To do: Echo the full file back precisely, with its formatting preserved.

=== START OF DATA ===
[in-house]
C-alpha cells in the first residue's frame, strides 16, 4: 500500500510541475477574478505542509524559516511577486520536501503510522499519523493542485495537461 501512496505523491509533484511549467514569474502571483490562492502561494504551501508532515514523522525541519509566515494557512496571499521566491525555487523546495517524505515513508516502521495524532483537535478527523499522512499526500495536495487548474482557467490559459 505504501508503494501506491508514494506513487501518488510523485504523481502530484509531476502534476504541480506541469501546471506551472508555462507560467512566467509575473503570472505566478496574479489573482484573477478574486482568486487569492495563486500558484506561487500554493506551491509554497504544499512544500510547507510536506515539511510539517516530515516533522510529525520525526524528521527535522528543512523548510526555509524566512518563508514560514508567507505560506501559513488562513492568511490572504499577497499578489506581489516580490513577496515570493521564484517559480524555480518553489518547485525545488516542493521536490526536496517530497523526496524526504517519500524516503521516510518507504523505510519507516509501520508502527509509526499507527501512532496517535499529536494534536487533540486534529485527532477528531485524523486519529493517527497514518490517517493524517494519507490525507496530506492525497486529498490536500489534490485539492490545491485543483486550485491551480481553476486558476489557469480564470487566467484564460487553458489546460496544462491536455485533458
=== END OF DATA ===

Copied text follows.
[in-house]
C-alpha cells in the first residue's frame, strides 16, 4: 500500500510541475477574478505542509524559516511577486520536501503510522499519523493542485495537461 501512496505523491509533484511549467514569474502571483490562492502561494504551501508532515514523522525541519509566515494557512496571499521566491525555487523546495517524505515513508516502521495524532483537535478527523499522512499526500495536495487548474482557467490559459 505504501508503494501506491508514494506513487501518488510523485504523481502530484509531476502534476504541480506541469501546471506551472508555462507560467512566467509575473503570472505566478496574479489573482484573477478574486482568486487569492495563486500558484506561487500554493506551491509554497504544499512544500510547507510536506515539511510539517516530515516533522510529525520525526524528521527535522528543512523548510526555509524566512518563508514560514508567507505560506501559513488562513492568511490572504499577497499578489506581489516580490513577496515570493521564484517559480524555480518553489518547485525545488516542493521536490526536496517530497523526496524526504517519500524516503521516510518507504523505510519507516509501520508502527509509526499507527501512532496517535499529536494534536487533540486534529485527532477528531485524523486519529493517527497514518490517517493524517494519507490525507496530506492525497486529498490536500489534490485539492490545491485543483486550485491551480481553476486558476489557469480564470487566467484564460487553458489546460496544462491536455485533458